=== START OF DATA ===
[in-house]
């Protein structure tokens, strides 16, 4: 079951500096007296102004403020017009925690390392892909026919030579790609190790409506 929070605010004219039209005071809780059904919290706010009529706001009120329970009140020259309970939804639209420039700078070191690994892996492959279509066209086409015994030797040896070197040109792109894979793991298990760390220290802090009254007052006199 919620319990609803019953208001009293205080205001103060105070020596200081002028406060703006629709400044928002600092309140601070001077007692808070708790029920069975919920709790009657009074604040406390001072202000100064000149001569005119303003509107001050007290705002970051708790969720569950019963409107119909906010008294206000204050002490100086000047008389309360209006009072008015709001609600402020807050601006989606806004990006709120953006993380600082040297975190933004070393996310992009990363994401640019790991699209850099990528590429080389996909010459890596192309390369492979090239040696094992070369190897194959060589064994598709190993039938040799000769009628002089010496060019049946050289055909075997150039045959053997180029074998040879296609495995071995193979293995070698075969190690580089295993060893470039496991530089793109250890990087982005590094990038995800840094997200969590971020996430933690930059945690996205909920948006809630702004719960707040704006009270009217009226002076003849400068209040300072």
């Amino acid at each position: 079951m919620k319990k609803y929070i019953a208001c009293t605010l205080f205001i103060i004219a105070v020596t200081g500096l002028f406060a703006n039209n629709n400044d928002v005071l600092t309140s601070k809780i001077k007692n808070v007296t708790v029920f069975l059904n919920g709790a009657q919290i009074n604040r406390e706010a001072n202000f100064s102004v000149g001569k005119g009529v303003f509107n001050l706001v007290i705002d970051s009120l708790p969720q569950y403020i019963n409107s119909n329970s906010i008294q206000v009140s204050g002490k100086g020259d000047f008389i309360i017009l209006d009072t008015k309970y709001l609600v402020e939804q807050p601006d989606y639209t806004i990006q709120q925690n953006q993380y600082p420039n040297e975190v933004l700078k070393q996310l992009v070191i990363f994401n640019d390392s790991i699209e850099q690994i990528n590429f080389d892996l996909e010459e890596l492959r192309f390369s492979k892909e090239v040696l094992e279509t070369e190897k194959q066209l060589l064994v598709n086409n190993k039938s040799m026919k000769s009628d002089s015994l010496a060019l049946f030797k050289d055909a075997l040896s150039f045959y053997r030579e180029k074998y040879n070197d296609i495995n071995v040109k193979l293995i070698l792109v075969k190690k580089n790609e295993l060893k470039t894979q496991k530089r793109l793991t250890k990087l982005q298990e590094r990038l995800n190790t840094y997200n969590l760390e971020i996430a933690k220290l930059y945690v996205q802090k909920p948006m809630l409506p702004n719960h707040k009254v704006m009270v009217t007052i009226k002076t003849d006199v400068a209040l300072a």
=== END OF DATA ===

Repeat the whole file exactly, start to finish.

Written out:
[in-house]
């Protein structure tokens, strides 16, 4: 079951500096007296102004403020017009925690390392892909026919030579790609190790409506 929070605010004219039209005071809780059904919290706010009529706001009120329970009140020259309970939804639209420039700078070191690994892996492959279509066209086409015994030797040896070197040109792109894979793991298990760390220290802090009254007052006199 919620319990609803019953208001009293205080205001103060105070020596200081002028406060703006629709400044928002600092309140601070001077007692808070708790029920069975919920709790009657009074604040406390001072202000100064000149001569005119303003509107001050007290705002970051708790969720569950019963409107119909906010008294206000204050002490100086000047008389309360209006009072008015709001609600402020807050601006989606806004990006709120953006993380600082040297975190933004070393996310992009990363994401640019790991699209850099990528590429080389996909010459890596192309390369492979090239040696094992070369190897194959060589064994598709190993039938040799000769009628002089010496060019049946050289055909075997150039045959053997180029074998040879296609495995071995193979293995070698075969190690580089295993060893470039496991530089793109250890990087982005590094990038995800840094997200969590971020996430933690930059945690996205909920948006809630702004719960707040704006009270009217009226002076003849400068209040300072």
């Amino acid at each position: 079951m919620k319990k609803y929070i019953a208001c009293t605010l205080f205001i103060i004219a105070v020596t200081g500096l002028f406060a703006n039209n629709n400044d928002v005071l600092t309140s601070k809780i001077k007692n808070v007296t708790v029920f069975l059904n919920g709790a009657q919290i009074n604040r406390e706010a001072n202000f100064s102004v000149g001569k005119g009529v303003f509107n001050l706001v007290i705002d970051s009120l708790p969720q569950y403020i019963n409107s119909n329970s906010i008294q206000v009140s204050g002490k100086g020259d000047f008389i309360i017009l209006d009072t008015k309970y709001l609600v402020e939804q807050p601006d989606y639209t806004i990006q709120q925690n953006q993380y600082p420039n040297e975190v933004l700078k070393q996310l992009v070191i990363f994401n640019d390392s790991i699209e850099q690994i990528n590429f080389d892996l996909e010459e890596l492959r192309f390369s492979k892909e090239v040696l094992e279509t070369e190897k194959q066209l060589l064994v598709n086409n190993k039938s040799m026919k000769s009628d002089s015994l010496a060019l049946f030797k050289d055909a075997l040896s150039f045959y053997r030579e180029k074998y040879n070197d296609i495995n071995v040109k193979l293995i070698l792109v075969k190690k580089n790609e295993l060893k470039t894979q496991k530089r793109l793991t250890k990087l982005q298990e590094r990038l995800n190790t840094y997200n969590l760390e971020i996430a933690k220290l930059y945690v996205q802090k909920p948006m809630l409506p702004n719960h707040k009254v704006m009270v009217t007052i009226k002076t003849d006199v400068a209040l300072a």